In honor of Zion National Park’s centennial celebration this November, we hear from five people deeply connected to the land and invested in protecting it for another 100 years

Aerial view with winding route of one of the best hikes in the West Angels Landing at Zion National Park, UT
Getty Images / Putt Sakdhnagoo

The Naturalist: Leon Lewis, 84

Worked in the park 1966-1980

“I first saw Zion in the early ‘60s. I remember running through the Zion-Mount Carmel Tunnel—they’ll arrest you nowadays for that, but back then it was a daring thing to do to show off. You could stop at the cutouts, and it was like looking out at a living picture; little hanging valleys, maple trees, flowers. I stood there and listened to the croaks of the canyon tree frogs, and the park became a part of me. Some fellow asked me once: ‘Why don’t you advertise?’ But there’s no way pictures can give you the feeling of Zion. You’ve got to be out there with it to have it become a part of you too.”

The Forest Supervisor: Angie Bulletts, 61

Dixie National Forest supervisor; member of the Kaibab Band of Paiute Indians

“Because the Paiute are high-desert people, water is sacred for us. In Zion, my traditional homeland, water brings life, it helps everything grow—including humans. My generation and my mother’s generation would collect this water and pray with it. My children don’t practice those traditions anymore, mainly because of the congestion. For them, as for so many others, the park is more of a recreation spot now. I do believe that the crowds recognize the sacredness and importance of Zion; they can feel it, even if they don’t know why. Paiute people consider themselves stewards of the land, and maybe that’s the kind of mind-set visitors need to have as well. It’s up to them to take care of this place as well, to walk lightly and show respect for the landscape and the people who were there before them.”

The Plein-Air Artist: James McGrew, 44

“Most of the hikes I’ve made in Zion have been alone, observing and painting its unique wonders. But when I hiked the East Rim Trail with my daughters, 15 and 22, seeing them so enthralled and exhilarated brought unsurpassed joy and purpose to my work. If we can get young people to care about this place, they’ll care about the next place that needs protection.”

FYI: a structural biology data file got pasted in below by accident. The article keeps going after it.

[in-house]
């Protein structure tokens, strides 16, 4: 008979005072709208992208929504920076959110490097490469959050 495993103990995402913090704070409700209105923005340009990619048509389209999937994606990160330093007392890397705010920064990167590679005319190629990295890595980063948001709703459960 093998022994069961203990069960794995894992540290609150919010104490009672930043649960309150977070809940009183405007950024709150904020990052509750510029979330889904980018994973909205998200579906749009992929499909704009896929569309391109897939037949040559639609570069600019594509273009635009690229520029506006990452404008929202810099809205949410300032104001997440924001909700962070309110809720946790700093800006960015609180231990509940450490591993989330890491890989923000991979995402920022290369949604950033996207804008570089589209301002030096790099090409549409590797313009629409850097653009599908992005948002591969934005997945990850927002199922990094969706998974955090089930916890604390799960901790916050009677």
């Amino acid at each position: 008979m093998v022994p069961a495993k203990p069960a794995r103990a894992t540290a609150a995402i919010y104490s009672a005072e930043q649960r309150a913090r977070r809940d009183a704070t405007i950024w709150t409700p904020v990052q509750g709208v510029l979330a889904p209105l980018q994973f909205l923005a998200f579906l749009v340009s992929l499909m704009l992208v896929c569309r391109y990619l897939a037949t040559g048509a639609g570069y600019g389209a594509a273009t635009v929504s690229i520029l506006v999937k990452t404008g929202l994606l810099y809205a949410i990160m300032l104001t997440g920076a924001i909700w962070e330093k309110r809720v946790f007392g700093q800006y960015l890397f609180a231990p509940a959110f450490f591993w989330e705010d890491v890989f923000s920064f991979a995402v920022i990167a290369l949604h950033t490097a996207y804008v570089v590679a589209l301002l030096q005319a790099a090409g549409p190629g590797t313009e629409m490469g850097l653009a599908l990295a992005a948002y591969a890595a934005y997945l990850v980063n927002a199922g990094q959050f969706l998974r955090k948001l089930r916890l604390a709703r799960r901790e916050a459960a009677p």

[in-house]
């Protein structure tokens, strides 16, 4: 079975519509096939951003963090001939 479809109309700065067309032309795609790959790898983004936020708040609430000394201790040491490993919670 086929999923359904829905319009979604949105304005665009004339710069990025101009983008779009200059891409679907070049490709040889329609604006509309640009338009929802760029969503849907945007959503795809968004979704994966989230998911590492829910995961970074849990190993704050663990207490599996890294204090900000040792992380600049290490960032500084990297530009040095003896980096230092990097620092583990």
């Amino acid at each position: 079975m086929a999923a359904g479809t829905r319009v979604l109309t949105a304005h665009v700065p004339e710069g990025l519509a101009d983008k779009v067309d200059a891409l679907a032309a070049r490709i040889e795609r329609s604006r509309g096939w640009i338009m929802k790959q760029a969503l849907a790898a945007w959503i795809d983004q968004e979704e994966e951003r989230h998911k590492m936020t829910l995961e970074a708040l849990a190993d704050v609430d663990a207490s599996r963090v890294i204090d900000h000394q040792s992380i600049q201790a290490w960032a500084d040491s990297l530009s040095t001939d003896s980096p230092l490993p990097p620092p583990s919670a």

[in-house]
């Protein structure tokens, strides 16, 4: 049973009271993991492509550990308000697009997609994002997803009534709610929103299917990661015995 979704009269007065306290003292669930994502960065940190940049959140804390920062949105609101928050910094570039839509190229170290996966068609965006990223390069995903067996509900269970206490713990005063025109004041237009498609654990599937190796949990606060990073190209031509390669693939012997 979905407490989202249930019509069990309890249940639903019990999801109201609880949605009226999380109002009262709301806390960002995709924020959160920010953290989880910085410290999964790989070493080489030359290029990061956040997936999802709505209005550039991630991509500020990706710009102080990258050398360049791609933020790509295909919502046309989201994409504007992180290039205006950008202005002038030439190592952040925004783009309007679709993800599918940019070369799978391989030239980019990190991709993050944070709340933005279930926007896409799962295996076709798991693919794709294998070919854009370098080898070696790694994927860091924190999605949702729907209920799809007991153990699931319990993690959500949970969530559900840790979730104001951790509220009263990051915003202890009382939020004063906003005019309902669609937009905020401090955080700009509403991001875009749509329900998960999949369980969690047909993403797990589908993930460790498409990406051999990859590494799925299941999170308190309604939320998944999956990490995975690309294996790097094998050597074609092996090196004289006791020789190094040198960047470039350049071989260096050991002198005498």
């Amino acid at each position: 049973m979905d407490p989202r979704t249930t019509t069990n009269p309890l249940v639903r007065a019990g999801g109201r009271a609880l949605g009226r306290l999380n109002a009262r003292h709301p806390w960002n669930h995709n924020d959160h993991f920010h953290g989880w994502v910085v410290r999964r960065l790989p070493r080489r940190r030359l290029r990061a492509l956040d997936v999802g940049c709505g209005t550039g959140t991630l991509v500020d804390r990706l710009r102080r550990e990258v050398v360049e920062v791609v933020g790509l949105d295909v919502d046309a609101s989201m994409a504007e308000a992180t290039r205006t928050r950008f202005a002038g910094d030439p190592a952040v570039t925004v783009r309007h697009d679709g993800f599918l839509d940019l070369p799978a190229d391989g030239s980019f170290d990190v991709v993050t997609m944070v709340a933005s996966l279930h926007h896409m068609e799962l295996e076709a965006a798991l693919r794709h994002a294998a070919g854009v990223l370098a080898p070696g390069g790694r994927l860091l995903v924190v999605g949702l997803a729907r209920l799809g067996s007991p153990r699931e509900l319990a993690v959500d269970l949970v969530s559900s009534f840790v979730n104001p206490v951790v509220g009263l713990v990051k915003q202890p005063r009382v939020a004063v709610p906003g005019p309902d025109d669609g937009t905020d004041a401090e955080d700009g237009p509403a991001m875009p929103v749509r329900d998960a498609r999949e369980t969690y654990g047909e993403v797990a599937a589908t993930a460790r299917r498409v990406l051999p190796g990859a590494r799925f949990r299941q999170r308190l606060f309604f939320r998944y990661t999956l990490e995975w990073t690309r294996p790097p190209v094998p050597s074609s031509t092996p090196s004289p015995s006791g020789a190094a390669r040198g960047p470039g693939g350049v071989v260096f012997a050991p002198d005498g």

Courtesy of Jeremy Collins

The Climber: Jeremy Collins, 43

Mr. Collins is also an artist

“Climbing Zion is an adventure. It takes a lot of effort to get to the top; but it also means climbing in fragile environments. Zion is like a plant that can be overwatered, and we, the visitors, are the water. But climbers have the opportunity to mitigate this by exploring new routes. Doing a first ascent has always been attractive to me because it’s an expression of art just like my sketches and paintings. My hope and intent was [for] Moonshadow, the route I created with my friend Jarod Sickler, to be a perfect expression of my love for the park.”

The Filmmaker: Rachel Ross, 26

“There’s a huge learning curve when you recreate in Zion. But if you know what you’re doing, the range of activities here is extraordinary; miles and miles of backcountry, crazy canyons, beautiful trails. My canyoneering partner, Cassy Brown, and I love to explore; we’ll do some canyons over and over, but it’s more typical for us to seek out things we haven’t seen yet. When we go out together, it’s equal parts exhilarating and terrifying and stunning; it really puts things in perspective. When you get down into the layers of rock you’d never be able to see if eons of running water hadn’t carved away at it, it gives you a sense of how gorgeous, beautiful, and fragile the world is. It makes you feel small in a way nothing else does.” 

To get in on the celebration and preservation, check out the Zion National Park Forever Project.